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Healthcare is one of the most demanding professions, and approximately 45% of physicians experience job-related burnout (Dyrbye et al., 2018). While previous research has shown that working with facility dogs in hospitals may improve job satisfaction (Jensen et al., 2021), little research has been done on specific observed factors related to emotional wellbeing. The purpose of this study was to examine effects of working with facility dogs on emotions using ecological momentary assessment (EMA). One advantage of EMA over traditional assessments is the elimination of temporal bias, by asking participants about their current state rather than asking them to recollect something from weeks ago (Kashdan & Collins, 2010). EMA data was collected from a group of hospital personnel who worked with facility dogs (handlers; n=61) and a control group who did not (n=61). Multiple daily check-ins throughout a 2-week period included questions about what emotions they were feeling, rated on a scale from 1, “not at all,” to 7, “an extreme amount.” On average, each participant completed 27.6 daily check-ins. As per the Discrete Emotions Questionnaire, emotion scores were calculated as the average of four related items each. In a t-test comparison, we found no significant difference in anxiety scores between handlers and controls; however, sadness, relaxation, and happiness scores were all statistically significantly better in the handler group. These findings supported our hypothesis that facility dogs would have a positive effect on emotional states of hospital employees. Further directions may include studying specific attributes of facility dogs contributing to results in handlers.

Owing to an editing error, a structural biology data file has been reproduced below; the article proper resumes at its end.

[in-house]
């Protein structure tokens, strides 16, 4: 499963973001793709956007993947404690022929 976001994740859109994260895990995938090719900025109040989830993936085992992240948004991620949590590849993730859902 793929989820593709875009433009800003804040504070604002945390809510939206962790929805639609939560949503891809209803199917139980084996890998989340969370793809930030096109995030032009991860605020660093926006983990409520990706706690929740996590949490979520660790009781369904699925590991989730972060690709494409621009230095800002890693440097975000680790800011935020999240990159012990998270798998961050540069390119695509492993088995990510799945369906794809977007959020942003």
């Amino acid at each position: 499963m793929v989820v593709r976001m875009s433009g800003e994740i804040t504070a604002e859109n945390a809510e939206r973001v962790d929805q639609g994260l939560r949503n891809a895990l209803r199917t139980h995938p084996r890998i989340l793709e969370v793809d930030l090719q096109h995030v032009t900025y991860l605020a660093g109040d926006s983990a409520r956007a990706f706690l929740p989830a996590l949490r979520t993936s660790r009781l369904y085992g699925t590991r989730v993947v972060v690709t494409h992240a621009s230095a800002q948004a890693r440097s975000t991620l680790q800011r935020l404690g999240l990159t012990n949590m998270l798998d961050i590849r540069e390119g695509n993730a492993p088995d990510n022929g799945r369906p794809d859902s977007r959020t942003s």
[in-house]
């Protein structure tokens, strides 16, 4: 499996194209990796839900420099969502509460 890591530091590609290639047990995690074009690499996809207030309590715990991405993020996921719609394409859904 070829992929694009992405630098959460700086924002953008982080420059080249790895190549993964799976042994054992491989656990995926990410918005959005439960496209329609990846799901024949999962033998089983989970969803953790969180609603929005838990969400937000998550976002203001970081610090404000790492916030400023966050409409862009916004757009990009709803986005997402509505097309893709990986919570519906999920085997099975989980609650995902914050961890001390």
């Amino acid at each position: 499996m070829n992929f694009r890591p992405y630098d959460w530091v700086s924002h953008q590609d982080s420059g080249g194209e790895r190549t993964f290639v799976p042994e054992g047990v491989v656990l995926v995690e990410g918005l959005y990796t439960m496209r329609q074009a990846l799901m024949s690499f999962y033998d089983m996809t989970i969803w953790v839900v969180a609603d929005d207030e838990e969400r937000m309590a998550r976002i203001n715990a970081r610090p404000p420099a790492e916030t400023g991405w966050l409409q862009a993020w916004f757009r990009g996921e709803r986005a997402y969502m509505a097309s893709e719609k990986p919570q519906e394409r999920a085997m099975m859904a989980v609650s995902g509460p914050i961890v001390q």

Dyrbye, L. N., Burke, S. E., Hardeman, R. R., et al. (2018). Association of clinical specialty with symptoms of burnout and career choice regret among US resident physicians. JAMA, 320(11), 1114–1130. doi:10.1001/jama.2018.12615

Jensen, C. L., Bibbo, J., Rodriguez, K. E., & O’Haire, M. E. (2021). The effects of facility dogs on burnout, job‐related well‐being, and mental health in paediatric hospital professionals. Journal of Clinical Nursing, 30(9-10), 1429-1441. doi:10.1111/jocn.15694

Kashdan, T. B. & Collins, R. L. (2010). Social anxiety and the experience of positive emotion and anger in everyday life: An ecological momentary assessment approach. Anxiety, Stress, & Coping, 23(3), 259-272. doi:10.1080/10615800802641950